Hobby Lobby and the morning after pill: Supreme Court verdict due

Hobby Lobby owners the Green Family argue that mandated coverage for certain birth control violates their religious freedom rightsAP

The Supreme Court is due to deliver its verdict on the controversial Hobby Lobby case today.

One of the biggest arts and crafts chains in the US, Hobby Lobby is embroiled in a lawsuit to gain exemption from a clause of the Obamacare legislation which requires employers to provide the morning after and week after pills as part of their health insurance plans.

A committed Christian, owner David Green has thus far refused to enforce this mandate at his company, risking fines of up to $1.3 million a day - $100 per employee.

The company does provide other contraceptives under its healthcare plan, but has refused to be complicit in what it sees as potential abortions, citing religious objection.

"These abortion-causing drugs go against our faith, and our family is now being forced to choose between following the laws of the land that we love or maintaining the religious beliefs that have made our business successful and have supported our family and thousands of our employees and their families," said Green in a statement last year.

"We simply cannot abandon our religious beliefs to comply with this mandate."

Rick Warren, pastor and author of 'The purpose driven life', has spoken out in support of the Green family, declaring that "Every American who loves freedom should shudder at the precedent the government is trying to establish by denying Hobby Lobby the full protection of the First Amendment.

"This case is nothing less than a landmark battle for America's first freedom, the freedom of religion and the freedom from government intervention in matters of conscience.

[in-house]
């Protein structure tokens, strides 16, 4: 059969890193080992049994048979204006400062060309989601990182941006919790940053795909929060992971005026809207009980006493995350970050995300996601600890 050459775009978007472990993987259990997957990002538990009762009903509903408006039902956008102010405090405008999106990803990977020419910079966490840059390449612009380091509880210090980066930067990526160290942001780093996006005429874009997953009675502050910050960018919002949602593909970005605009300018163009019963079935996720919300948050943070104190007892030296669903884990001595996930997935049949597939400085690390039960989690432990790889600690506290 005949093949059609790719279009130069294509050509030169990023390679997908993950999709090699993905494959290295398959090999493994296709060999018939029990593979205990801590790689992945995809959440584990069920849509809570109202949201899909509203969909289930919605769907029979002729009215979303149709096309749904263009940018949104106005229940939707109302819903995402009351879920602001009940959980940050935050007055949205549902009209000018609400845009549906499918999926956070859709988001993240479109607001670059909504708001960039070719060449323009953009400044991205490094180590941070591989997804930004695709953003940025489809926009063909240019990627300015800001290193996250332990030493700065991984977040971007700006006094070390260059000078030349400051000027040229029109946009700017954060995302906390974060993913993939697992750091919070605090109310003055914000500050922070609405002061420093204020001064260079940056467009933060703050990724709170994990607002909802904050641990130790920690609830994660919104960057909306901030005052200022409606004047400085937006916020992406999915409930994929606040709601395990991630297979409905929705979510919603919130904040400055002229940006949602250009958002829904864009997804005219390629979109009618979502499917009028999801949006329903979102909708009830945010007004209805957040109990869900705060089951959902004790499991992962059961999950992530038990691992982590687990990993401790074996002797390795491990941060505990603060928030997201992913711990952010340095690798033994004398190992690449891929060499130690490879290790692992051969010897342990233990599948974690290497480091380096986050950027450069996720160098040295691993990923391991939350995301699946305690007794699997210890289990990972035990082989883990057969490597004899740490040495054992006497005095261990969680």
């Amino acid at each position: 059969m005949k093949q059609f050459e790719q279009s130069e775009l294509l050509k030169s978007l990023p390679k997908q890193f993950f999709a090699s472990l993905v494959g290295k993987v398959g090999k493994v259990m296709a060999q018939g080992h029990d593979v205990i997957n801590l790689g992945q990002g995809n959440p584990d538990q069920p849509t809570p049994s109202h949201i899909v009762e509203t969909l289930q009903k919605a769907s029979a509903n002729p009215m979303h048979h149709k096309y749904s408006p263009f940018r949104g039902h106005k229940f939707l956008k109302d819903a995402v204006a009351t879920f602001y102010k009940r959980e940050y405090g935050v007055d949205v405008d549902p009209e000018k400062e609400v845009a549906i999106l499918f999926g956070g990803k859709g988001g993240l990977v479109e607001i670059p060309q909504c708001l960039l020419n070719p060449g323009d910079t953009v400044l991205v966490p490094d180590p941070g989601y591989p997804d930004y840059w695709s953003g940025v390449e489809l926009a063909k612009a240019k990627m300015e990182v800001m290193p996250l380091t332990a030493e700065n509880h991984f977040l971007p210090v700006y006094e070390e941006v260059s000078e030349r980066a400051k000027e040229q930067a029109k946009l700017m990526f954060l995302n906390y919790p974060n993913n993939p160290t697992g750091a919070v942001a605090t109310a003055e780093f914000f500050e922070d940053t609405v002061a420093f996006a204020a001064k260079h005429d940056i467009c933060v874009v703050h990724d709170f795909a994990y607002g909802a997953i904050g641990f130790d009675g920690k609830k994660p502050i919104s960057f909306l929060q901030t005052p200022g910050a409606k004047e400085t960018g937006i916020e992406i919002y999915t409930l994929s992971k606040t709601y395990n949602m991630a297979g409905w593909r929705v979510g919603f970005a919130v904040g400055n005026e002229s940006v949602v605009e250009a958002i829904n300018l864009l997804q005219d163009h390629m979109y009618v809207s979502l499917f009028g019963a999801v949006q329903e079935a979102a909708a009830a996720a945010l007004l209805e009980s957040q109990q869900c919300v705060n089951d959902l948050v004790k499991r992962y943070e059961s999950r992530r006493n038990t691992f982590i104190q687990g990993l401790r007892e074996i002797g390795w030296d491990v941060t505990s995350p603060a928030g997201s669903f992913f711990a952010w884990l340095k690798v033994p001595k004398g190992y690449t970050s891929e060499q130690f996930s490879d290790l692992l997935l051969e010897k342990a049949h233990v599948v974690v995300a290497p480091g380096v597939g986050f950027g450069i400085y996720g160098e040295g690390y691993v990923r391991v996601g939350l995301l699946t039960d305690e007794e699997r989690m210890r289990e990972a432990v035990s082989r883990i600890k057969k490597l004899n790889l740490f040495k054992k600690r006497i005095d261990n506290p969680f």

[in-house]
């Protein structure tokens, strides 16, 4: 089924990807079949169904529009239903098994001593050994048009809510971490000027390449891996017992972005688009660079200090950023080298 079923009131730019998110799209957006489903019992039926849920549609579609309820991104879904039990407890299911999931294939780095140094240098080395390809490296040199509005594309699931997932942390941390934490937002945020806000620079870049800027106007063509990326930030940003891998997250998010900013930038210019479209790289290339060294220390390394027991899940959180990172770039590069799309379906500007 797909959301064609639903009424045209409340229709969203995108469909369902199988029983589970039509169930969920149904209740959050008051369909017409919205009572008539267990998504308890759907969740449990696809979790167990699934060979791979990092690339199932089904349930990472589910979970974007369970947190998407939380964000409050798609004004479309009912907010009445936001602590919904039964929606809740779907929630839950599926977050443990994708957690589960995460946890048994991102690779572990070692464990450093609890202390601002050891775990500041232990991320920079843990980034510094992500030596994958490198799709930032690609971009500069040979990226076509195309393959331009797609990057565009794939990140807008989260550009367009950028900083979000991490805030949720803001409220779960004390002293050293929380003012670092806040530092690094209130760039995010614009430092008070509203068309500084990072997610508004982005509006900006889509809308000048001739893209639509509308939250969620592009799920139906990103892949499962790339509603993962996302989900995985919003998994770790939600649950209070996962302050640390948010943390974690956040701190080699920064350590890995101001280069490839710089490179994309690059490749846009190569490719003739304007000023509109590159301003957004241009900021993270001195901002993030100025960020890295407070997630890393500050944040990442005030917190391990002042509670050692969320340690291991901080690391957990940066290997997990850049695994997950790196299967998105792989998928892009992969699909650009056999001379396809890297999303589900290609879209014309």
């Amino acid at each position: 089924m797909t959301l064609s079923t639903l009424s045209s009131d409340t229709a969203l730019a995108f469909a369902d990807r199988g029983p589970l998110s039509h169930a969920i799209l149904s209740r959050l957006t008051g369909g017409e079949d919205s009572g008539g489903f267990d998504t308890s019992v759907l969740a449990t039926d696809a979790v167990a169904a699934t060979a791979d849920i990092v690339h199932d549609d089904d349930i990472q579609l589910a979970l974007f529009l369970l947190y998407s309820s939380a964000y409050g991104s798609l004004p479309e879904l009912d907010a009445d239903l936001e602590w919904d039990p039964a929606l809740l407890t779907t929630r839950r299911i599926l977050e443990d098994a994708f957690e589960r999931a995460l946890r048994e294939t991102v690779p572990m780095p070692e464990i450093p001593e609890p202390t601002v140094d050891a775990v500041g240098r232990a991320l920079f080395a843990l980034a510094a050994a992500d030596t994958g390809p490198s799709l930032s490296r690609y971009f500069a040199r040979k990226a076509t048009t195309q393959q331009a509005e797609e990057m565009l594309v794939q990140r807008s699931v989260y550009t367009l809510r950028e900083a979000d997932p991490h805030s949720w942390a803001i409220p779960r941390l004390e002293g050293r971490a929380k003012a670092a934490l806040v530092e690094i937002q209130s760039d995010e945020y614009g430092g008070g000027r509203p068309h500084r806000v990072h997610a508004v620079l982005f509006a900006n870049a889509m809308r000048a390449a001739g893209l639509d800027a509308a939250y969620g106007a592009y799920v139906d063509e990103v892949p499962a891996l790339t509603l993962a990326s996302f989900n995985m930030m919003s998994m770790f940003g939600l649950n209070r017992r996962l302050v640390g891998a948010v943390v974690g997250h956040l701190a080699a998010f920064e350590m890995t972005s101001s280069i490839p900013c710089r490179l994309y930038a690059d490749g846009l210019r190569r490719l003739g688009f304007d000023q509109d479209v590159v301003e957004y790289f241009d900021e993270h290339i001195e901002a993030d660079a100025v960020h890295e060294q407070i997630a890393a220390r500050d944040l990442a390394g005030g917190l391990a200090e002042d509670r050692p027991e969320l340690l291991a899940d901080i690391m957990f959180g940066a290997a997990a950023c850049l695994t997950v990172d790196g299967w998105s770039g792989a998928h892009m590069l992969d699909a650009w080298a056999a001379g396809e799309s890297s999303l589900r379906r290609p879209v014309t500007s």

"This is not only a subversion of the Constitution, it is nonsense," he continued. "Any religion that cannot be lived out...at home and work, is nothing but a meaningless ritual."

The Obama administration, however, contends that birth control must be included in insurance plans as a fundamental aspect of women's rights.

After a lengthy legal battle, justices will meet today to announce the court's final decision in the landmark case.

Hannah Smith, senior counsel for The Becket Fund for Religious Liberty, which represents Hobby Lobby, told Fox News that she is "very confident...that we will prevail in this case".

Democratic Caucus Chairman Xavier Becerra, however, told the station that Hobby Lobby is guilty of discrimination, and will thus likely lose its battle today.

"I believe that the Supreme Court will find that no business ... should be allowed to [discriminate] against women," he insisted.

"The owner has a right to his or her religious beliefs, but that doesn't mean you get to discriminate against women if [they] have different beliefs than what the owner has."

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